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Nuke boffins plan Penguin petaflop cluster

Linux A-bomb sim rig could go commercial

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America's Lawrence Livermore nuclear bomb lab has teamed up with open-source computing heavyweights to build the next generation of Linux superclusters, ultimately scaling into the petaflop range. The project has been dubbed "Hyperion".

"Hyperion represents a new way of doing business. Collectively we are building a system none of us could have built individually," said Mark Seager, project leader at the atom lab.

"The project will advance the state-of-the-art in a cost-effective manner, benefiting both end users, such as the national security labs, and the computing industry, which can expand the market with proven, easy to deploy large-and small-scale Linux clusters."

The Penguin-badged hypercomputing push will see the national lab teamed with Dell, Intel, Supermicro, QLogic, Cisco, Mellanox, DDN, Sun, LSI, and RedHat. The team will work together to assemble a massive testbed system which will be used to develop technologies capable of scaling into the petaflop (quadrillion floating-point operations per second) realm, only just reached by the world's largest supercomputers.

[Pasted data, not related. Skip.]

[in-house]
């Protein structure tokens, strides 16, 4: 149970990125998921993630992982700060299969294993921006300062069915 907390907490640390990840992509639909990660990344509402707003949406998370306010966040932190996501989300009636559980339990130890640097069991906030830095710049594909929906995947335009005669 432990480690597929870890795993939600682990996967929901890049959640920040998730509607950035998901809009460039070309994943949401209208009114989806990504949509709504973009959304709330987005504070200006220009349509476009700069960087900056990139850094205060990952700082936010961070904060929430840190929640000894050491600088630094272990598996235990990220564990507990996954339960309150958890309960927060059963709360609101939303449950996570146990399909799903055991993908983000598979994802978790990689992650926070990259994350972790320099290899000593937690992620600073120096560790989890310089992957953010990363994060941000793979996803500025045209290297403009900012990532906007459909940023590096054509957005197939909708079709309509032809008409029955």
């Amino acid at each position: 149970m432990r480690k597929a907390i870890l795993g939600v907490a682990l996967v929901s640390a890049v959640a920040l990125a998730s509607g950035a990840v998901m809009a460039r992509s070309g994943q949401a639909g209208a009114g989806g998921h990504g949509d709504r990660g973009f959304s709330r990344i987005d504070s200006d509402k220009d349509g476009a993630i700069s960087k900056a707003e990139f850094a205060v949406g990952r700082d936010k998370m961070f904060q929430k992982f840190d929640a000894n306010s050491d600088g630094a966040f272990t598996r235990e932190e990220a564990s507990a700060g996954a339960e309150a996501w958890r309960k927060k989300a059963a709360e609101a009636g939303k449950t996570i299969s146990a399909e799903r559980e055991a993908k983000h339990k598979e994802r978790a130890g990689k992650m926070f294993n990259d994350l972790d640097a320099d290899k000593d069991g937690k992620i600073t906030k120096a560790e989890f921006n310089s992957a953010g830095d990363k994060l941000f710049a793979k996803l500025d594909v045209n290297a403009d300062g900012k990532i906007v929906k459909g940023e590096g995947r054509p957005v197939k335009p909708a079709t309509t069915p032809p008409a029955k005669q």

Full specs on the Hyperion testbed, to be operational in March '09:

At least 1,152 nodes with 9,216 cores; about a 100 teraFLOP/s peak; more than 9 TB of memory; InfiniBand™ 4x DDR interconnect and access to more than 47 GB/sec of RAID disk bandwidth. The Hyperion testbed includes two Storage Area Networks (SAN): one based on "Data Center Ethernet" and the other based on InfiniBand™. Both SANs are currently deployed utilizing a unique TorMesh topology.

The US atom labs are always looking for more floppage grunt to run their nuke simulations, seen as vital for the maintenance of the US atom-weapon stockpile in the absence of test explosions. The new petapenguin clusters are also seen as a good thing for the government to fund as they will make supercomputing more accessible, be handy for climate sims, and possibly boost the high-end IT industry. ®

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